Another book belonging to my Dad was Tom Sawyer. What boy hasn’t read about his great adventures? The book contains a Preface written by Mark Twain himself in 1876, although the book does not appear to be that old. It was published by the Musson Book Company in Toronto, but has no publishing date.


Also in my collection is a copy of “Alice’s Adventures in Wonderland” by Lewis Carroll (pseudonym for Charles Lutwidge Dodgson). It was originally published in 1865.  This copy was published by Henry Altemus Company but there is no date listed, that I could find, even after checking out their website. There is, however, an inscription dated 1911. It could have been from the company’s ‘Boys and Girls series 59, but doesn’t really fit their description of the books. Most likely, it was published as a separate entity, although the picture on the cover is similar to the one on “Tom Brown’s School Days” so may have been published around the same time. The writing on the cover is very faint, but I love the embossing (must be the scrapbooker in me!). Although it is illustrated, it gives no indication who drew the pictures.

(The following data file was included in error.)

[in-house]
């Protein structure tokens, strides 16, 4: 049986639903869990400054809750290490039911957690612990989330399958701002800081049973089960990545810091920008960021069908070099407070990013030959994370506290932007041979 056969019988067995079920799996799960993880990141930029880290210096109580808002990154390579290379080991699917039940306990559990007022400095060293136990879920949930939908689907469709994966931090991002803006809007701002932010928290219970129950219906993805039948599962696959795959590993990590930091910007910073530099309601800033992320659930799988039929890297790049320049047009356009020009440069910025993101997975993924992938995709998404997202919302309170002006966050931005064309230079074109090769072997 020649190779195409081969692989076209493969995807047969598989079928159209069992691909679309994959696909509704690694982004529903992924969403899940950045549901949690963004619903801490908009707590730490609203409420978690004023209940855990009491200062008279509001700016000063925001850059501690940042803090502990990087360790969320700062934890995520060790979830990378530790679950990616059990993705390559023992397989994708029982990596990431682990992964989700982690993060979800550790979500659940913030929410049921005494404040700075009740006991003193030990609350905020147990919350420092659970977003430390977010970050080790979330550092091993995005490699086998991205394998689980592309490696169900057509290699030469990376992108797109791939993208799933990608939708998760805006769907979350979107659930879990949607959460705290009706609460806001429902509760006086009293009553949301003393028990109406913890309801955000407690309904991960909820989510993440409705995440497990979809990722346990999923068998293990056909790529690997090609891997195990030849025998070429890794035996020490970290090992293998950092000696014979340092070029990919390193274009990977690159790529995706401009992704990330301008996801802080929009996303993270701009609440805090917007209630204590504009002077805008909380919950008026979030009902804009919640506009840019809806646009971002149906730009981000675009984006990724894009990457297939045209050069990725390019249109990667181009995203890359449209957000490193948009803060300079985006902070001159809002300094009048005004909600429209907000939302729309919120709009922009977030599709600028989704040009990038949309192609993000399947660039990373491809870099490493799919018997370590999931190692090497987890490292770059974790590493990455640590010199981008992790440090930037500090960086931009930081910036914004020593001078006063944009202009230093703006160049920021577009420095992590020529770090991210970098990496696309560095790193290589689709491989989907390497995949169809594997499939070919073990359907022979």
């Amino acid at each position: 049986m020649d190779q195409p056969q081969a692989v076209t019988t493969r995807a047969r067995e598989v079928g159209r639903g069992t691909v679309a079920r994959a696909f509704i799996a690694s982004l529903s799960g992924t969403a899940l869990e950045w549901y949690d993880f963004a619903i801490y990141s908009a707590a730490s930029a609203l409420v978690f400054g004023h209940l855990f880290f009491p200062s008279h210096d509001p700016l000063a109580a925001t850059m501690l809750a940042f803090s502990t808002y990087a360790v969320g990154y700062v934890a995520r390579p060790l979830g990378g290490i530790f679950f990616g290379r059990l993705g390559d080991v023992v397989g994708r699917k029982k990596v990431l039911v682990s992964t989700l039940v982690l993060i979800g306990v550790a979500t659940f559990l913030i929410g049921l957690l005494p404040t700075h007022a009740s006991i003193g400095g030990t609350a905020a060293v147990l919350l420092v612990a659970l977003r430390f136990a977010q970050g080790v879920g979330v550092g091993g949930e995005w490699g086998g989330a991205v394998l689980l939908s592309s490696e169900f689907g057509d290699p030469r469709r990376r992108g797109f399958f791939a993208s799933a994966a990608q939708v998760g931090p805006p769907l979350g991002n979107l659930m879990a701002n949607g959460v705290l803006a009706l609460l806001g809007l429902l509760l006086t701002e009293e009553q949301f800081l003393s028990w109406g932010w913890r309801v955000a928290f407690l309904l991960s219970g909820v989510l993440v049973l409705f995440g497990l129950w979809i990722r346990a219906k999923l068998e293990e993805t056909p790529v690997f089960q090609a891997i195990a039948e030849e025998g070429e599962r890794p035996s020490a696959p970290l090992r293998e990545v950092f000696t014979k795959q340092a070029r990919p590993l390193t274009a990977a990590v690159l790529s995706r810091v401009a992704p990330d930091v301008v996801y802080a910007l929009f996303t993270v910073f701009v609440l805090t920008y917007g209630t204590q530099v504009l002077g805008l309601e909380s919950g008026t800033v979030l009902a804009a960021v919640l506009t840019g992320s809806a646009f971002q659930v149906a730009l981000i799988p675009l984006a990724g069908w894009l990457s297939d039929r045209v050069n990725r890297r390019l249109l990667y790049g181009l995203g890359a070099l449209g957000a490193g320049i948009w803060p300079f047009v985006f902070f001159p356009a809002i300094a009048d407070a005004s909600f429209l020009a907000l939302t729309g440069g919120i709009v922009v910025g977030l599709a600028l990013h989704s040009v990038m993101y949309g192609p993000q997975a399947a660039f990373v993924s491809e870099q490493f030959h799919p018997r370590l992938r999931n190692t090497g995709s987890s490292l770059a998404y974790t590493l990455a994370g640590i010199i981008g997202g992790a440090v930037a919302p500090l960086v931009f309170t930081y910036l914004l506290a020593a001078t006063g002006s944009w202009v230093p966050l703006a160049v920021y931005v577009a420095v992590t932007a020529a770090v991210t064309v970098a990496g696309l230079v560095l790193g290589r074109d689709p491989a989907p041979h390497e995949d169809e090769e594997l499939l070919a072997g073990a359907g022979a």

Finally, the oldest book in my Children’s Collection is “Home Painting for little folks” by K. T. Boland. It was given to my grandfather with the inscription, “To my dear Arthur from his loving mother. Many happy returns of the day” and dated November 14, 1898, which would have been Grandpa’s 6th birthday. It was “adapted from Foster’s Complete Course of Drawing, approved by the Department of Science and Art, published by the Juvenile Publishing Company, copyrighted in 1899. How my great-grandmother got a copy of it a year before it was published, I’ll never know unless she had something to do with the company who published it, or maybe she was so ill she did not know what year it was! (I know she wasn’t a well woman and died when Grandpa was in his early teens) Although it does not detail where it was published, the introduction mentioned Frederick Froebel (the inventor of the Kindergarten System of Education) It also had some interesting illustrations.